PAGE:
Minnesotans' affinity for golf can be easily seen in the scores of this state's towns and cities that sit adjacent to golf courses. Many of them were carved out of cornfields and pastures in the 1960s, not long after the game became a television sensation and one golfer — Arnold Palmer — its biggest star. The working-class son of Latrobe, Pa., convinced middle Americans that golf could be Everyman's game.

That's why Palmer's death Sunday in Latrobe at age 87 is a felt loss in the state that by Golf magazine's measure is home to more golfers per capita than any other in the nation. Golf has produced other popular champions since Palmer won his last PGA tour event in 1973. But none has commanded a following larger or was more important to the growth of the game than Arnie's Army.

The size of that army's Minnesota division helps explain why this state has, by one count, 584 golf courses, and has been the frequent host of major tournaments, among them this week's Ryder Cup at Hazeltine National in Chaska.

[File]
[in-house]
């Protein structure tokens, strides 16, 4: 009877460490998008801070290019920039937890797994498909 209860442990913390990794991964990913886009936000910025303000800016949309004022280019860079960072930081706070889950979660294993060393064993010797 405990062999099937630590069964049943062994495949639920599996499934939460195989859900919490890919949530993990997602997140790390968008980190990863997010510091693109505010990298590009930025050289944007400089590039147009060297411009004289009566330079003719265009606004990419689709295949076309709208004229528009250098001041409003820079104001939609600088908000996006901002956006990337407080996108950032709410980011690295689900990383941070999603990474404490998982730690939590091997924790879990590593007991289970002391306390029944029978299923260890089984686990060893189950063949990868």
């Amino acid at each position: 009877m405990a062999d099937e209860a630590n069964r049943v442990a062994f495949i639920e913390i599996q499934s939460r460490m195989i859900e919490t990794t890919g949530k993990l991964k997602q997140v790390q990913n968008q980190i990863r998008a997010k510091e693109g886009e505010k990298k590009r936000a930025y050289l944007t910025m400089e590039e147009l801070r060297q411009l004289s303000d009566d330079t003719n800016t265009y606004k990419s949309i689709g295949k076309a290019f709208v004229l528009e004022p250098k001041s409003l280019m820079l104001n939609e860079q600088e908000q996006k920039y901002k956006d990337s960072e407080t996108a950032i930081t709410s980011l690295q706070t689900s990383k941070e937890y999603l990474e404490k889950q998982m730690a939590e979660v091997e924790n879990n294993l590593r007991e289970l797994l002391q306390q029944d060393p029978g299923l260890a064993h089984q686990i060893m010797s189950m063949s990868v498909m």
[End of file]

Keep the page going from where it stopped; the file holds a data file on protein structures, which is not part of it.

Palmer was not expected to be at Hazeltine this week. He made few public appearances in recent months and died while awaiting heart surgery. His death comes amid reports of waning interest in golf in Minnesota and the closure of a number of courses in recent years.

Yet a visibly weakened Palmer was in Minnesota only last month to contribute to the redesign of what was 3M's Tartan Park Golf Course in Lake Elmo, to be known as the Royal Golf Club when it reopens in June. It will be among more than 300 courses around the country on which he and the design firm that bears his name left a mark. That was among many ways Palmer kept his name a household word long after his competitive playing days were over. (Being credited for a popular iced-tea-and-lemonade drink was another.)

It might be deemed fitting that Palmer's final visit to Minnesota was in connection with an aging golf course's rebirth. As golfers and fans assemble in Chaska this week for match play that will begin Friday, they're bound to be talking about Palmer's passing. We hope they also talk about how to carry on his efforts to keep the game strong.